Machine Learning for Change Detection: Part 1


This blog post is part one of a four-part series, “Machine Learning for Change Detection”.

We combined Open Source Machine Learning tools with satellite imagery from Planet and parcel data from Regrid for Austin, Texas, to create this four-part series that will explore:

Part 1: Where the Austin area has seen the most growth in the last five years

Part 2: What, specifically, has changed

Part 3: What is likely to change in the future

Part 4: The technical details of the methods we used

Big Changes for Austin, Texas

We made a change detection map for an area of 6,750 sq. mi. using Planet’s satellite imagery.

This took less than five minutes using GPU-enhanced geospatial analysis and a single NVIDIA A100 GPU.

Change Detection map of Austin, Texas with Buda, Georgetown, and the Austin Capitol building labeled

Our change map covers 6,750 sq. mi., including portions of Travis, Hays, Bastrop, Williamson, Burnet, Blanco, Caldwell, Lee, and Fayette counties.

Areas in bright green changed land cover type between 2017 and 2022. 

Notable land cover changes are visible in:

  • Northeast Hays County
  • Southeast Travis County
  • Northwest Caldwell County
  • Williamson County

Takeaway 1: A lot of the areas of development have connected the sprawling city of Austin with adjacent communities such as Buda and Georgetown. This is creating a large, interconnected metropolitan area.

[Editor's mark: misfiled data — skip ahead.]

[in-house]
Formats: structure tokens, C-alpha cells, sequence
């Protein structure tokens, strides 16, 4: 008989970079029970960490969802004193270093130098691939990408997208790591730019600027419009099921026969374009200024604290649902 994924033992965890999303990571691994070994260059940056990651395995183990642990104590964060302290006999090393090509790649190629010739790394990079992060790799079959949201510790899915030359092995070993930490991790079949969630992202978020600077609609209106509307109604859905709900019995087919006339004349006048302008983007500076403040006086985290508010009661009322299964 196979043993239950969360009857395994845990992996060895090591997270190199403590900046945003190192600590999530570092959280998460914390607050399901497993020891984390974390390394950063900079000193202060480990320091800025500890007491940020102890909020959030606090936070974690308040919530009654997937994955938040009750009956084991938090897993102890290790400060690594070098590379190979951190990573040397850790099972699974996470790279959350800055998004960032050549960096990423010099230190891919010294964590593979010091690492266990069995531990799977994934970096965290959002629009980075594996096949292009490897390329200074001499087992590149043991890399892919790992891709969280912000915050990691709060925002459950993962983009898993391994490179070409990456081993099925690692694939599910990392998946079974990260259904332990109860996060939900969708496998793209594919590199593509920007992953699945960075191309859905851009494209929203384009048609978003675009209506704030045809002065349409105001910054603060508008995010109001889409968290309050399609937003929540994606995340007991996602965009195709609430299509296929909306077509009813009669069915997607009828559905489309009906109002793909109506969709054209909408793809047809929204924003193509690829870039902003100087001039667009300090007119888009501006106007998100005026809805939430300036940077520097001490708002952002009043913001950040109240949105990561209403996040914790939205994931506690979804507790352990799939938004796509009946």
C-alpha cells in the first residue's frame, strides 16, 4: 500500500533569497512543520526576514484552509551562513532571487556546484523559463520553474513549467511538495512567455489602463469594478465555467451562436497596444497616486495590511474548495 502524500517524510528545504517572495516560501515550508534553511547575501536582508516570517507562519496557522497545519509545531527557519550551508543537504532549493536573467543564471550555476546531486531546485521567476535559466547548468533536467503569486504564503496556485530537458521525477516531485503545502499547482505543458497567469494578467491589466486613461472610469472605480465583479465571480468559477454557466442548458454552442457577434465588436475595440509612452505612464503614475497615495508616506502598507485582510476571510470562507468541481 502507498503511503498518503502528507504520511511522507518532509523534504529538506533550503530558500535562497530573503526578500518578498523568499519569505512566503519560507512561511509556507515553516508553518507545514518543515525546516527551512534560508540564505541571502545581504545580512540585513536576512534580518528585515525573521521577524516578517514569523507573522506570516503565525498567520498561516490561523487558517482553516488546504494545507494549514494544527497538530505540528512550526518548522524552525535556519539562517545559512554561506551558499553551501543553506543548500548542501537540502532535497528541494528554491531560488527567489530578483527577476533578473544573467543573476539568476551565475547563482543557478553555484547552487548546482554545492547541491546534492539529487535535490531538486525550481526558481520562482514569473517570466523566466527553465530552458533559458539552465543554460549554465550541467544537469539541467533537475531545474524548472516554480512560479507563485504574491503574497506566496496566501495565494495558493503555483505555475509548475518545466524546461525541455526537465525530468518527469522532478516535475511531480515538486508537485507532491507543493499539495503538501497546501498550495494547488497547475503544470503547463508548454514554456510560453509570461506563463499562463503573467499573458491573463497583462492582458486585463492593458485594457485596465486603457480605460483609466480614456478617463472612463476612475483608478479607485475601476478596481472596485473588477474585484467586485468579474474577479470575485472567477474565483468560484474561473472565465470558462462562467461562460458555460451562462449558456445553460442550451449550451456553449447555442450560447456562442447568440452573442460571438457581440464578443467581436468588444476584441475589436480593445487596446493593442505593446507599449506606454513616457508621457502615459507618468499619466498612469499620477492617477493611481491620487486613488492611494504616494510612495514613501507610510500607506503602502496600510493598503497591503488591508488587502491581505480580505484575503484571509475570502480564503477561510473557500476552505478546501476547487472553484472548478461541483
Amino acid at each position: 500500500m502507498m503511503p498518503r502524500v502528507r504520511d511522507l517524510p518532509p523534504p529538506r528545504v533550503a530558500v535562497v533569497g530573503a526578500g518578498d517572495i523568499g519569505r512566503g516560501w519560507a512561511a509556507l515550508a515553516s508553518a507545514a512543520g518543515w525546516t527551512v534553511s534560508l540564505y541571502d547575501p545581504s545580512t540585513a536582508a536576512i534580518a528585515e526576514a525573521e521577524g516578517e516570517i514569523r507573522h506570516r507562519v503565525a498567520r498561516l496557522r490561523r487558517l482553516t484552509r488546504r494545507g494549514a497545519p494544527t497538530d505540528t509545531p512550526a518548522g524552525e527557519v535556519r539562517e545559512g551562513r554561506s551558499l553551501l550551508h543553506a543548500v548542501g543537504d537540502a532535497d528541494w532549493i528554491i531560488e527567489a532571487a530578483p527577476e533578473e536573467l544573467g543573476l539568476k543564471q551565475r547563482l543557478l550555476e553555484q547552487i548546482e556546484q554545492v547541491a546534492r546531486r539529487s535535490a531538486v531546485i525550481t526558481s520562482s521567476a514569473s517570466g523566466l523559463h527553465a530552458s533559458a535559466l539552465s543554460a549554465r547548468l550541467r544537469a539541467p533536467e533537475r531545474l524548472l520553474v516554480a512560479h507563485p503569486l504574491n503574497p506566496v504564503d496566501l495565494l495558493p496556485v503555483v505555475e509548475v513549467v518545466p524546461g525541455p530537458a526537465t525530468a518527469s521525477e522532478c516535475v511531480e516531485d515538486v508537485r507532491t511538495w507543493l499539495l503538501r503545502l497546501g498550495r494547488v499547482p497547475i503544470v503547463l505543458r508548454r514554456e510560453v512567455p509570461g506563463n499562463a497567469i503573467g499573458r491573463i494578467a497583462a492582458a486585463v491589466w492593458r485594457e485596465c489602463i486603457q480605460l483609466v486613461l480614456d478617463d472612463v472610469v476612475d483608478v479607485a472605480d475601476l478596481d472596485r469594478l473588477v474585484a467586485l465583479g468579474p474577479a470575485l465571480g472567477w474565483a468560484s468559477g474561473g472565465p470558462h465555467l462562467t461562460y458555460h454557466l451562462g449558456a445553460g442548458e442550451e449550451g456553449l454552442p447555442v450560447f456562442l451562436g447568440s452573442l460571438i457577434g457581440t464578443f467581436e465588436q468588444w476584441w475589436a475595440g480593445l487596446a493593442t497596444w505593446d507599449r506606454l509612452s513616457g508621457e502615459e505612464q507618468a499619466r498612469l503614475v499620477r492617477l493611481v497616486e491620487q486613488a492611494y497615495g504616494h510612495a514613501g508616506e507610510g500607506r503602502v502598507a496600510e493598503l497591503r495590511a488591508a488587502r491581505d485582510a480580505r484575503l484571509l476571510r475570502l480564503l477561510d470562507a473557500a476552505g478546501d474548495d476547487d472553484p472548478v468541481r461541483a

Takeaway 2: Development is concentrated along the north-south I-35 corridor as opposed to the east-west vector, which more closely follows the Colorado river and highways 71 and 290.

A Machine Learning Approach to Change Maps

The change detection process condensed:

1: Initialize a Dask CUDA cluster to scale predictions on a GPU, 2: Load and pre-process two rasters that cover the greater Austin area, 3: Apply a pre-trained PyTorch change detection model to chunks of the scene in parallel


The pre-trained change detection model pinpoints areas with geographic changes between two images.

Open Source Machine Learning tools and Open Source GIS tools help us analyze large amounts of geospatial data in minutes.

We used the following open source tools for this analysis:

We will dive deeper into the technical details of our analysis in part four of this series.

What’s Next in this Series

In part two, we will zoom in on specific areas to better understand what has changed.

Join the Conversation

What would change maps of your local area look like?

What other takeaways did you get from this map?

Let’s start a conversation on Twitter @makepathGIS, or email us at